“My superiors wanted to see what sort of…battlefield decision you would make, I suppose,” Cas answered. “As for Sam, they wanted to see that their warning was being followed.”
“Right. The warning that either I stop him or you will,” Dean sneered. “Looks like he and I both failed your little tests. You or any of your angel buddies make one move to hurt my brother and I promise that I will stab you in your face.”
“You’re a little late for that, Dean,” Sam admitted.
Before he had a chance to ask what Sam meant, Cas reached out and pressed his hand to Dean’s chest. He let out a yelp that was almost identical to the one Sam had made and backed away from Cas, looking offended.
“What the hell did you do to me?” he demanded.
“Angel warding carved into your ribs,” Sam answered, seeing that even that little bit of effort had cost Cas energy he didn’t have at the moment.
“It’ll keep angels from finding us, which I’m thinking we’re probably going to wind up appreciating,” Sam explained.
“Well what about you?” Dean asked, rubbing at his ribs like he could scrub the warding off from the outside.
“I’ve been warded for years now,” Sam told him sheepishly. “Since I was fourteen.”
“Fourteen?” Dean was getting more confused by the second. “Sam, we didn’t even know about angels until a couple of months ago.”
“You didn’t,” Sam shrugged and sat on the edge of the bed.
He wanted to reach out and take Cas’s had, but didn’t for two reasons. First, because he was pretty sure that Dean really would make good on that promise to stab Cas in the face. And second because he had a feeling that all of Cas’s travels had changed things between them.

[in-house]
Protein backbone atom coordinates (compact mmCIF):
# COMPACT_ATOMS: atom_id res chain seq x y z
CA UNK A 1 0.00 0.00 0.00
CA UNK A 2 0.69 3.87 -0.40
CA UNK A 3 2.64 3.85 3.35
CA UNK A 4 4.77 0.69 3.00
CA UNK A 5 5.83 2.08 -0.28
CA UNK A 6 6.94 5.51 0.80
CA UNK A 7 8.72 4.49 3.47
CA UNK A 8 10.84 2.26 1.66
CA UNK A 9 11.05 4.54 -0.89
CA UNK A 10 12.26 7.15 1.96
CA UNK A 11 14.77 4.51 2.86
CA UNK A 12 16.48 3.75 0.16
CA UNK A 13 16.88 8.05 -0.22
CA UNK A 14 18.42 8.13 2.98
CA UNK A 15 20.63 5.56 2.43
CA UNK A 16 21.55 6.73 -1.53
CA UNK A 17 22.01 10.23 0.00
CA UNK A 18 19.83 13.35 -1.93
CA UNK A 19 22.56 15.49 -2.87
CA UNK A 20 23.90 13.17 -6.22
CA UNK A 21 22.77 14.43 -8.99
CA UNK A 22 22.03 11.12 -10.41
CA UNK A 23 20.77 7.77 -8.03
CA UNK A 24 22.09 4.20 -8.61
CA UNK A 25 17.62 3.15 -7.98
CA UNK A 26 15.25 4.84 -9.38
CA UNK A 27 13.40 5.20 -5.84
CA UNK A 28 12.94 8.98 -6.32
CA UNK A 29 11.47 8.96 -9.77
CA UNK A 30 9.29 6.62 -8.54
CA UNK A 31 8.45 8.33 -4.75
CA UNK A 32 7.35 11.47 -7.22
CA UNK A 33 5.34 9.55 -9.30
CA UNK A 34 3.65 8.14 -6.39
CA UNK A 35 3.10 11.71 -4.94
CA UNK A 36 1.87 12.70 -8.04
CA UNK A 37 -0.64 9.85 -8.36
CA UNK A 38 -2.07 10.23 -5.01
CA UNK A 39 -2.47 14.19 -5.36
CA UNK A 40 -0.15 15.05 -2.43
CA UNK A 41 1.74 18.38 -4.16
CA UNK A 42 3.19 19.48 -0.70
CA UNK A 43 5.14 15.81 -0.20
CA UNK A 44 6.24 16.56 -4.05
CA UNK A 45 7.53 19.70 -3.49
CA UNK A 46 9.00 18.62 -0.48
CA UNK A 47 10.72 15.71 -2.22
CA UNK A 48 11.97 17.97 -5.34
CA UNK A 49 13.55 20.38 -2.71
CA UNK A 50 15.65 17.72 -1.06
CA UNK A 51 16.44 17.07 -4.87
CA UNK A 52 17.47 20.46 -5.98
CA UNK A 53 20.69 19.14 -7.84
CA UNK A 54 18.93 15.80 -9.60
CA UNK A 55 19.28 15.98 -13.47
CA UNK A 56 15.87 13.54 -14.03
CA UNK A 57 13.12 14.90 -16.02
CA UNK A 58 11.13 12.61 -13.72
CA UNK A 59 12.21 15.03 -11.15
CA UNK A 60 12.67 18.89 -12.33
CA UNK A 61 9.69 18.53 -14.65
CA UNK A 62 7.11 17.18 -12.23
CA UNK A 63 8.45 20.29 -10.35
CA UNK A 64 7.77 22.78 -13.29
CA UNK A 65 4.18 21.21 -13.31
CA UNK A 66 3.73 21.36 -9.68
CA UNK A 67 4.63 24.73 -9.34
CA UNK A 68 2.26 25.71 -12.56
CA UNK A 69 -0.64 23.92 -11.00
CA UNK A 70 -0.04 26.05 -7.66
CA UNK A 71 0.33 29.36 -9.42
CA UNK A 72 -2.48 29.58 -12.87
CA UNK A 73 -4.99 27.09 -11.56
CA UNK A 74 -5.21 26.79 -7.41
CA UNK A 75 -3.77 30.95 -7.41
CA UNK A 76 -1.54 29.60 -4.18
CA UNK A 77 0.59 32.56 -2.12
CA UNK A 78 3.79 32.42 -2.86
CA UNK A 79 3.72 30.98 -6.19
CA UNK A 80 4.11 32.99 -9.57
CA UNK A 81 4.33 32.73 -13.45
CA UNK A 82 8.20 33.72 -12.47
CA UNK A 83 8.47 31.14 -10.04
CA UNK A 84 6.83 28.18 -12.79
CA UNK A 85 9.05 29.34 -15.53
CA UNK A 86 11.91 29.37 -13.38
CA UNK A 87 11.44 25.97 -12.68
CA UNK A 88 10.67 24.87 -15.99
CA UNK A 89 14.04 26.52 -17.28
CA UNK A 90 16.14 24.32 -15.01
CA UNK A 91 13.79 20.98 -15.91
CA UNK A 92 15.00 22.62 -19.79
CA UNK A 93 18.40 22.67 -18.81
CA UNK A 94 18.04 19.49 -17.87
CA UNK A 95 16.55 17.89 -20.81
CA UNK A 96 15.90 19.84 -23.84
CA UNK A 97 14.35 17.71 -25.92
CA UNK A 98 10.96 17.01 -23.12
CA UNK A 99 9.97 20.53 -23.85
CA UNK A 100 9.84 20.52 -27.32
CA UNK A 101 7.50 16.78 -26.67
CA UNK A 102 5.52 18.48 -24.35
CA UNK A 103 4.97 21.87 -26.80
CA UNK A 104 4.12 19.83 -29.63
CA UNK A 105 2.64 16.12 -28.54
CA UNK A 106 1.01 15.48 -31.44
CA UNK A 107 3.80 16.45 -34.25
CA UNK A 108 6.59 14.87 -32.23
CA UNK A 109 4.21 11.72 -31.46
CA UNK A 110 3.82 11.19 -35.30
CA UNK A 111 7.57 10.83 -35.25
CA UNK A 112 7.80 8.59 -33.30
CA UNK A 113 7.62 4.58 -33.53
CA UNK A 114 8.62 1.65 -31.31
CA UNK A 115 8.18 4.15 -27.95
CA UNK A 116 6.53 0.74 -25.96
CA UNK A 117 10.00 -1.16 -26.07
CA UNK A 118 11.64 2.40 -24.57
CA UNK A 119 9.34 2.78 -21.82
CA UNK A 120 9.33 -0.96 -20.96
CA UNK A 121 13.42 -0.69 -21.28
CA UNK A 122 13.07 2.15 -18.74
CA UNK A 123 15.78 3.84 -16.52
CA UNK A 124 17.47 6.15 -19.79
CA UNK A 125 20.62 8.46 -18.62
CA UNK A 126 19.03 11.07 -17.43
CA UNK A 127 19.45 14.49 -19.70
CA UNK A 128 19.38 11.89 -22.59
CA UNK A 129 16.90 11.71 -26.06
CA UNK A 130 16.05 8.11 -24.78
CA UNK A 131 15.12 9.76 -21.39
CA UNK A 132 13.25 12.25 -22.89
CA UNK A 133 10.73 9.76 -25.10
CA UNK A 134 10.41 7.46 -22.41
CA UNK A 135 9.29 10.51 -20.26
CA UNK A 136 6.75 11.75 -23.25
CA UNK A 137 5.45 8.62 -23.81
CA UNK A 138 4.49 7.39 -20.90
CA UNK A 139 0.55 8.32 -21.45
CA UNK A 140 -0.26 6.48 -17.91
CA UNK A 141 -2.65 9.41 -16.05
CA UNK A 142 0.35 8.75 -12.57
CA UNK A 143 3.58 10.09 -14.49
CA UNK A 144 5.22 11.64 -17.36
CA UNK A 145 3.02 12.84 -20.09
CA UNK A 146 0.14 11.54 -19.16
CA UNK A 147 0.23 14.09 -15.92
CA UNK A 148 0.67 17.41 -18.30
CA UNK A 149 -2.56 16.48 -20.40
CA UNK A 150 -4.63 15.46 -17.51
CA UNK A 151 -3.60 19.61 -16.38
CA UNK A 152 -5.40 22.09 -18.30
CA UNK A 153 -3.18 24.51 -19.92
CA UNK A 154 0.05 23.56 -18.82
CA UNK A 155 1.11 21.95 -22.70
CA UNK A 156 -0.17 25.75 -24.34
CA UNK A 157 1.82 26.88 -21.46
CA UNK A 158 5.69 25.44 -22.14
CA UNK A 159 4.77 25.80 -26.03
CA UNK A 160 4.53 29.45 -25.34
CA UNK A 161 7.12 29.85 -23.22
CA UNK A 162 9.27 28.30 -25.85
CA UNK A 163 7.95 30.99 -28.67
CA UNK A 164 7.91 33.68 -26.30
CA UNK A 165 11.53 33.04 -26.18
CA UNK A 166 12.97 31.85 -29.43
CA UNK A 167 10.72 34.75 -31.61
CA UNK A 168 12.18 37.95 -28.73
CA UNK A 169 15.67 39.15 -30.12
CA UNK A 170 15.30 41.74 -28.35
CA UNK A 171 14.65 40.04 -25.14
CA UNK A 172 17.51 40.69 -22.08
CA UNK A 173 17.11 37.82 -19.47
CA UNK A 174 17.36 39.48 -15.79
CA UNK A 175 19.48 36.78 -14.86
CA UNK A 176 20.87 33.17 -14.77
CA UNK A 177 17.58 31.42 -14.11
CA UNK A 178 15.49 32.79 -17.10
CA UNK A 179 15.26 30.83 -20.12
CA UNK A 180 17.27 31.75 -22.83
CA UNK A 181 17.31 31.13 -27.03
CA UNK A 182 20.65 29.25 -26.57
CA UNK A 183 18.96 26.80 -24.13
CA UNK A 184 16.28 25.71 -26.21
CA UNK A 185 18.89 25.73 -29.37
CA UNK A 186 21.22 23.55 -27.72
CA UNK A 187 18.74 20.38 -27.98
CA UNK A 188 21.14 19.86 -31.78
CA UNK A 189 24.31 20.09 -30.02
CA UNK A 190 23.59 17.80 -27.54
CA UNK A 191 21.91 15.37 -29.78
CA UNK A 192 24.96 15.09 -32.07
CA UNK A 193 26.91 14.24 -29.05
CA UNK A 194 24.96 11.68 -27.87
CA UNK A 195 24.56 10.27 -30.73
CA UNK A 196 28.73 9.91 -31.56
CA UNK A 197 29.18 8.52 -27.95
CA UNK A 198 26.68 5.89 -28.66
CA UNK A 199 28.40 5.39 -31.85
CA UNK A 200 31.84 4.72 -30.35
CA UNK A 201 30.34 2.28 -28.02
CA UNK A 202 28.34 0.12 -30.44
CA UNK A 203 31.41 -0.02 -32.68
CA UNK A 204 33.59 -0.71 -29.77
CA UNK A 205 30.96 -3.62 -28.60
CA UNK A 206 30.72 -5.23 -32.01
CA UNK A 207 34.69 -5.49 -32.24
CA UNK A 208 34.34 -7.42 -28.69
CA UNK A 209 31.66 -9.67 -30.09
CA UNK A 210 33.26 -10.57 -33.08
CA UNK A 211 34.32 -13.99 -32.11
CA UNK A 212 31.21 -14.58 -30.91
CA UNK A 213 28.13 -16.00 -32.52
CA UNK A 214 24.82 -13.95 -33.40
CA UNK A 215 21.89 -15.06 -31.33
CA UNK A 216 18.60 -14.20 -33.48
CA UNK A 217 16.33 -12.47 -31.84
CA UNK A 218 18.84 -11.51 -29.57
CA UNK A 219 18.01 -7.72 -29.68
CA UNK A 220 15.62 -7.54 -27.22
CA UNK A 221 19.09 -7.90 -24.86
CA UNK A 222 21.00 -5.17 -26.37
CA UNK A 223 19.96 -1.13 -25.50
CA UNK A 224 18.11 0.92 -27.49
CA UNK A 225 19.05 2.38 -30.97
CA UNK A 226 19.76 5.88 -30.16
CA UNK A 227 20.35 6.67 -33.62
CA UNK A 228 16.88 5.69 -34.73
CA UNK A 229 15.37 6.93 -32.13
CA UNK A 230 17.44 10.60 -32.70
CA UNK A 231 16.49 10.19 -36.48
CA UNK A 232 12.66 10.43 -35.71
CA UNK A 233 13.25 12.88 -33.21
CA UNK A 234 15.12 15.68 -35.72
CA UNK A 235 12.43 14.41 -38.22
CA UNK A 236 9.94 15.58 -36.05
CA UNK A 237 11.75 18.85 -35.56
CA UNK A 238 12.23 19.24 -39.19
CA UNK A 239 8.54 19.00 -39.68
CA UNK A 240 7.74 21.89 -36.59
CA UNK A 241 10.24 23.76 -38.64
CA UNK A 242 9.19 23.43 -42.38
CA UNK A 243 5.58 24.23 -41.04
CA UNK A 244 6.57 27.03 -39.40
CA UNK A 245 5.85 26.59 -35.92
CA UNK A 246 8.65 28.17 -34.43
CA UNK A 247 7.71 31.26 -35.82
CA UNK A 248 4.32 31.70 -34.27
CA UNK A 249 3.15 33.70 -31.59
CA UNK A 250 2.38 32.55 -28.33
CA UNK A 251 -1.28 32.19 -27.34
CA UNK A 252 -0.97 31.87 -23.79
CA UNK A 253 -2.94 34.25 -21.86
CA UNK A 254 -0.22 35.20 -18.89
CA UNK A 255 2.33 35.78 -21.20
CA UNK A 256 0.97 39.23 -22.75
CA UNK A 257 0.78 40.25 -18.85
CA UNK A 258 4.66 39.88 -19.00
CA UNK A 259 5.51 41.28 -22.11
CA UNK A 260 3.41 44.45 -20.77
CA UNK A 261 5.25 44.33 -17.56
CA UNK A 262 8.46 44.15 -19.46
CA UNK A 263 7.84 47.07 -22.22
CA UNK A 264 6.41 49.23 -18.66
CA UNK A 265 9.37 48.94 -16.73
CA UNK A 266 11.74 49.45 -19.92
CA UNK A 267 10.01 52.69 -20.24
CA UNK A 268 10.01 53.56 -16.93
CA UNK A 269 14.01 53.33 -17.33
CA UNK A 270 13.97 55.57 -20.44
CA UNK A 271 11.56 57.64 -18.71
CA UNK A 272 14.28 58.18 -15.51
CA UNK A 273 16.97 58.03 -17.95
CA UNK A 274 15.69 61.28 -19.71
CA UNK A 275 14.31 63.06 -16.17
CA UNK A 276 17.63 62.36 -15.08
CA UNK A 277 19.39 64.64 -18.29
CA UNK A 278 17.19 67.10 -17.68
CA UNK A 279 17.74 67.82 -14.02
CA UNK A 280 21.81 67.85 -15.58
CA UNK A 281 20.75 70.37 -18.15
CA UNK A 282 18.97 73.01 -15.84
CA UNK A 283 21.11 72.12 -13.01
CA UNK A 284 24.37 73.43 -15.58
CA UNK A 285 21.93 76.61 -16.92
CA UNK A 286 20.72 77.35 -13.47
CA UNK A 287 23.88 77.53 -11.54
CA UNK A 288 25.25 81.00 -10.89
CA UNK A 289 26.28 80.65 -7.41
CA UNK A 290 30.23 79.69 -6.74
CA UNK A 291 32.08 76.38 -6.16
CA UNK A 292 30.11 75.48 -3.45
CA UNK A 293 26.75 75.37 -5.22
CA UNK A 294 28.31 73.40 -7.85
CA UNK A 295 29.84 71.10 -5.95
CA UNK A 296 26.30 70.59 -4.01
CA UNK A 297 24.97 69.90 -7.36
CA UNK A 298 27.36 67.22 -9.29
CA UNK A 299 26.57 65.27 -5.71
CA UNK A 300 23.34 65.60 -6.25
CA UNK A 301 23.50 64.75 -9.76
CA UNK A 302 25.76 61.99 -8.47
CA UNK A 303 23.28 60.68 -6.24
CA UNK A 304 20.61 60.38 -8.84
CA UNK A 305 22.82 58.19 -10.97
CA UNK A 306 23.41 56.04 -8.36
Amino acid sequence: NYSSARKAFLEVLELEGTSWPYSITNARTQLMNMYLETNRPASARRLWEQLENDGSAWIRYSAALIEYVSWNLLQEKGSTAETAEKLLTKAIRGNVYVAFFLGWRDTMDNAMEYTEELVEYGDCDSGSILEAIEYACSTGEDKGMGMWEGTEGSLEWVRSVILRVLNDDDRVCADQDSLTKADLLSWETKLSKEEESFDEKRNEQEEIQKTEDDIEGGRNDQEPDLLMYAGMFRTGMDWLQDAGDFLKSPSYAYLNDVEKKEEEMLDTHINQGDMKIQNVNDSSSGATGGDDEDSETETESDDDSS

In Sam’s mind, he remembered meeting Cas again the night they dealt with the raising of the witnesses. When Cas had come to Bobby’s house to pass along Heaven’s message about stopping him, Dean had stormed off, angry at the implication. Sam had gotten up from the couch where he’d been faking sleep and he and Cas had wound up talking half the night. It was clear that what they had been through back in `97 had affected them both. They’d shared their first kiss right there in Bobby’s kitchen. Afterwards, they’d agreed to keep it from Dean for a while and let Heaven believe that things were playing out the way they were meant to. After all, if Cas was never sent back in time they wouldn’t have these feelings for each other. Granted, he hadn’t expected his demon blood addiction to get quite as serious as it had and unfortunately all of the time travel seemed to have jumbled things up.
Cas saw the hesitation on Sam’s face and thought back. When he’d made it back to this time, he’d been bombarded with two sets of memories. One set from the timeline he’d originally come from and another from this one. Sam was clearly upset and unsure of where they stood with each other now so he reached up and ran his fingers through Sam’s hair comfortingly, regardless of what Dean would think.
“Somebody better start talking,” Dean warned, watching the exchange between his brother and the angel.
“There’s a lot to fill you in on,” Sam smiled at Cas thankfully and took the hand not currently brushing through his hair. Dean was going to be pissed at finding out that Sam had been keeping another secret, especially since Sam had been keeping this one since 1997. He hoped Dean could forgive him just this one more time, and felt Cas squeeze his hand encouragingly. “You remember back when Dad took you on what was supposed to be your first werewolf hunt when you were eighteen, but then sent you back to watch me when another hunter was already on the case? You remember how you thought I was hiding something or someone? Well, I might’ve lied just a little…”